Living a Rhythmed Life (Online): Choosing What We Ingest

Type, type, typing away.

I’ve been looking forward to this short miniseries-within-a-series about living a rhythmed life online.

Mostly that’s because the places I’m called to work are in the online arena. These are my stomping grounds each day and the place I am called to love and serve others, and so I am continually thinking about this and learning what a healthy interaction and rhythm looks like for me in this area.

But I’ve also been looking forward to this part of the series because I know it’s something we’re all learning in the midst of this new internet era. Right? 

So, yesterday we talked about cultivating rhythms of generosity in online spaces, specifically Facebook and Twitter. Today I’d like us to think about being intentional about what we ingest. 

There. Is. Just. So. Much. To. Ingest. 

Isn’t there? 

As I mentioned yesterday, it can get quite overwhelming. And that’s one of the most adverse effects of the internet on our daily lives. There’s such an onslaught of information brought into our awareness at all times, it can totally upend us. (At least, it can upend me.)

It can upend me through the subtlety of distraction.

First I’m doing one thing, like checking my Twitter feed, and suddenly I’ve clicked over to a New York Times article, which leads me to another New York Times article, which leads me to a Google or Wikipedia search, and then I decide to go check Facebook and my email because it’s been about 15 minutes and maybe something new has happened since then, and then suddenly I can’t remember what I was trying to do in the first place.

Crash and burn. Ineffectiveness in total effect.

It can also upend me by disconnecting me from who I am and what I’m here to do.

This connects to what I said yesterday about so many voices clamoring for attention in the online space. On the one hand, the internet is amazing in that it breaks down message barriers and allows each of us to connect to people we would never otherwise be able to meet or reach, and if you’ve got a business or a social cause, that is especially incredible.

But man, it’s like the internet has made the world both vastly huge and microscopically tiny at one and the same time. Now we know everything that’s happening all around the world every second of the day — which not only makes India and Syria and Kenya feel like our next-door neighbors but also makes our minds and hearts practically explode from all the information we learn about what’s happening in all those places.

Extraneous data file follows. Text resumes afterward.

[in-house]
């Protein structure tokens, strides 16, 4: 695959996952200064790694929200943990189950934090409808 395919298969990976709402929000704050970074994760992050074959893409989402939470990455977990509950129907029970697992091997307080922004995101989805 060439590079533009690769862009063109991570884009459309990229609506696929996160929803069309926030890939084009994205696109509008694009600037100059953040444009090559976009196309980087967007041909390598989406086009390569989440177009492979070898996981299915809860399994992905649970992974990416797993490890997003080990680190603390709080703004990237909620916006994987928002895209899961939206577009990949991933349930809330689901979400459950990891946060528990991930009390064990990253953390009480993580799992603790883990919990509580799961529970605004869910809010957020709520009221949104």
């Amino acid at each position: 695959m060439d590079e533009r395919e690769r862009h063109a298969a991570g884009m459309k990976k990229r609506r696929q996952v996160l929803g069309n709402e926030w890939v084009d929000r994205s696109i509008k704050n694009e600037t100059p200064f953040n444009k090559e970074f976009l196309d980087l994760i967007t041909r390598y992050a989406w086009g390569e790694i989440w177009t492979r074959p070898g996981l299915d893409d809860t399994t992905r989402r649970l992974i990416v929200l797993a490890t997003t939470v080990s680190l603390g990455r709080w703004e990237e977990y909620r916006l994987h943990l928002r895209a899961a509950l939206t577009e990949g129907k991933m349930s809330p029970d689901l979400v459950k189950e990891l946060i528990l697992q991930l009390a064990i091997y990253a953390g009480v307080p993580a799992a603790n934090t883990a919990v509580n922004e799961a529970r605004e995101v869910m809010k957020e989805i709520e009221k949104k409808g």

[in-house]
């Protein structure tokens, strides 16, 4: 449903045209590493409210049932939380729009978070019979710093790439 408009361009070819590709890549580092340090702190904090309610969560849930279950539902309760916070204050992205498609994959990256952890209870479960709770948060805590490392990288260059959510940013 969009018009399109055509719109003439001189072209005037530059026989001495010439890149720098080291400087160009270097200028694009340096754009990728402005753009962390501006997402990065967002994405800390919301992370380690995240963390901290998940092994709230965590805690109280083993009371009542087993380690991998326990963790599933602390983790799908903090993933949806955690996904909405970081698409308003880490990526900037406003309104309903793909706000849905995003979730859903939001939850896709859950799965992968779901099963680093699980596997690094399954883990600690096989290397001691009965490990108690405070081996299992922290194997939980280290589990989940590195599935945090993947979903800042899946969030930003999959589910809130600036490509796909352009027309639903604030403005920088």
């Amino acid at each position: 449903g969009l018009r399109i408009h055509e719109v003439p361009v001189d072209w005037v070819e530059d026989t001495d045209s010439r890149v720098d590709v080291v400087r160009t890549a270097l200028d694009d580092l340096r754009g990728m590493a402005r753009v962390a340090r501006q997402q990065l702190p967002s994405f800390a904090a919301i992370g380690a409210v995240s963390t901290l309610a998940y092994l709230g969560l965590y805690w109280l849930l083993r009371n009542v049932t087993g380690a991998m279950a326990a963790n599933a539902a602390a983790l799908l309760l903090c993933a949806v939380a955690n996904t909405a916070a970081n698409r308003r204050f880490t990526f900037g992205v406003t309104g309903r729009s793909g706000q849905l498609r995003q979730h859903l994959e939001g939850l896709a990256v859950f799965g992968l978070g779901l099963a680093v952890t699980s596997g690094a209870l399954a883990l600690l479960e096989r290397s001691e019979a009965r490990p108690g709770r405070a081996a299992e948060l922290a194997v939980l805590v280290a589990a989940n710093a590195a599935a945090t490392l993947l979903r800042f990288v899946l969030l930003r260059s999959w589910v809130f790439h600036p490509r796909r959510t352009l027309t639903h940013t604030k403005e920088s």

It’s hard to hold it all, and it’s especially hard to know what to do with all that information. 

And lastly, the internet can upend me because the voices I hear in that space can affect my interior affect.

If I tune in to snarky, sarcastic banter through the blogs I read or the people I follow on Twitter, I become a bit more sharp-edged too. Or if I choose to ingest too much — subscribe to too many blogs in my feed reader, for instance — I start to feel like I’m constantly behind and a sense of obligation and dread creeps in. I feel pushed to read and read and read, just to catch up. 

And so, we need to be intentional about all this. Don’t you agree?

So, I’m going to lay out for you what living a rhythmed life in the online space has come to mean for me. I’ll tell you what my rhythms and parameters look like, and you may find these to be helpful guidelines for yourself as you work out your own relationship with the internet in your daily life. 

Here goes.

1. It means giving myself clear parameters for my online time.

Sometimes I’m just catching up on Twitter and Facebook for the relational aspect — to see what my friends and family and acquaintances are doing — and so I’m clear within myself that I’m not going to click on a bunch of links to read “extracurricular” material. Sometimes, though, I’m settling in for an hour-long spell of blog reading, so anything that catches my eye to click over and explore (bringing with it the possibility of getting lost in the internet maze) is totally OK.